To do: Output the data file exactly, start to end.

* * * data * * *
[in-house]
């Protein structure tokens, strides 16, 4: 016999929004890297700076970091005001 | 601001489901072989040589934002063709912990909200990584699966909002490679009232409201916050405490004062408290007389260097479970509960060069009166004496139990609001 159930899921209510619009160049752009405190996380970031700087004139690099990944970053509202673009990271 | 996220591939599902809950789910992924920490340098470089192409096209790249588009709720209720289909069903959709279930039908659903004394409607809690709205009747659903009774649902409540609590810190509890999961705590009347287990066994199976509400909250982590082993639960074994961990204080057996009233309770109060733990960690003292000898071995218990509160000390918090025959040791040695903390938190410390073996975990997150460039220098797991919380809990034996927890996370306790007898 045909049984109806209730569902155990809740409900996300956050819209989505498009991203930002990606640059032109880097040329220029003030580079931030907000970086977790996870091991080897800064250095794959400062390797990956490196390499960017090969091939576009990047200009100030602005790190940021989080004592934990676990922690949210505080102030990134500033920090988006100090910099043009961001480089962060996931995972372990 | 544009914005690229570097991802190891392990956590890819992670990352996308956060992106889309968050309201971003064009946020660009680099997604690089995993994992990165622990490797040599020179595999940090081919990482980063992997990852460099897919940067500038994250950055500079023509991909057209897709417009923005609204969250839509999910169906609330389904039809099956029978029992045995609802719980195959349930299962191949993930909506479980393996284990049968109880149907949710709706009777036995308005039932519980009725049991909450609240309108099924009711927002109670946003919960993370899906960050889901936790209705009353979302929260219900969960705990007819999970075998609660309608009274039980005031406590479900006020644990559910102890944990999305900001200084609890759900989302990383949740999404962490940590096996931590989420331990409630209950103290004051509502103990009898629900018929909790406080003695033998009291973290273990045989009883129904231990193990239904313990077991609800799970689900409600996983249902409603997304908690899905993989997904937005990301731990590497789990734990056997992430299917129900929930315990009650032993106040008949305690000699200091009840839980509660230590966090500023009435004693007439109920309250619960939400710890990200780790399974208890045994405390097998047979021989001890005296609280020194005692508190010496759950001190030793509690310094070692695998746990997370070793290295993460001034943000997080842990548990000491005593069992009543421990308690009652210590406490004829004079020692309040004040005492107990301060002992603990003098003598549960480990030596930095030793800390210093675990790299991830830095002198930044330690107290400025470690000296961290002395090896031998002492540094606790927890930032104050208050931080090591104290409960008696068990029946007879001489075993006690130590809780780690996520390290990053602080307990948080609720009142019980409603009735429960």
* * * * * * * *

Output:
[in-house]
């Protein structure tokens, strides 16, 4: 016999929004890297700076970091005001 | 601001489901072989040589934002063709912990909200990584699966909002490679009232409201916050405490004062408290007389260097479970509960060069009166004496139990609001 159930899921209510619009160049752009405190996380970031700087004139690099990944970053509202673009990271 | 996220591939599902809950789910992924920490340098470089192409096209790249588009709720209720289909069903959709279930039908659903004394409607809690709205009747659903009774649902409540609590810190509890999961705590009347287990066994199976509400909250982590082993639960074994961990204080057996009233309770109060733990960690003292000898071995218990509160000390918090025959040791040695903390938190410390073996975990997150460039220098797991919380809990034996927890996370306790007898 045909049984109806209730569902155990809740409900996300956050819209989505498009991203930002990606640059032109880097040329220029003030580079931030907000970086977790996870091991080897800064250095794959400062390797990956490196390499960017090969091939576009990047200009100030602005790190940021989080004592934990676990922690949210505080102030990134500033920090988006100090910099043009961001480089962060996931995972372990 | 544009914005690229570097991802190891392990956590890819992670990352996308956060992106889309968050309201971003064009946020660009680099997604690089995993994992990165622990490797040599020179595999940090081919990482980063992997990852460099897919940067500038994250950055500079023509991909057209897709417009923005609204969250839509999910169906609330389904039809099956029978029992045995609802719980195959349930299962191949993930909506479980393996284990049968109880149907949710709706009777036995308005039932519980009725049991909450609240309108099924009711927002109670946003919960993370899906960050889901936790209705009353979302929260219900969960705990007819999970075998609660309608009274039980005031406590479900006020644990559910102890944990999305900001200084609890759900989302990383949740999404962490940590096996931590989420331990409630209950103290004051509502103990009898629900018929909790406080003695033998009291973290273990045989009883129904231990193990239904313990077991609800799970689900409600996983249902409603997304908690899905993989997904937005990301731990590497789990734990056997992430299917129900929930315990009650032993106040008949305690000699200091009840839980509660230590966090500023009435004693007439109920309250619960939400710890990200780790399974208890045994405390097998047979021989001890005296609280020194005692508190010496759950001190030793509690310094070692695998746990997370070793290295993460001034943000997080842990548990000491005593069992009543421990308690009652210590406490004829004079020692309040004040005492107990301060002992603990003098003598549960480990030596930095030793800390210093675990790299991830830095002198930044330690107290400025470690000296961290002395090896031998002492540094606790927890930032104050208050931080090591104290409960008696068990029946007879001489075993006690130590809780780690996520390290990053602080307990948080609720009142019980409603009735429960």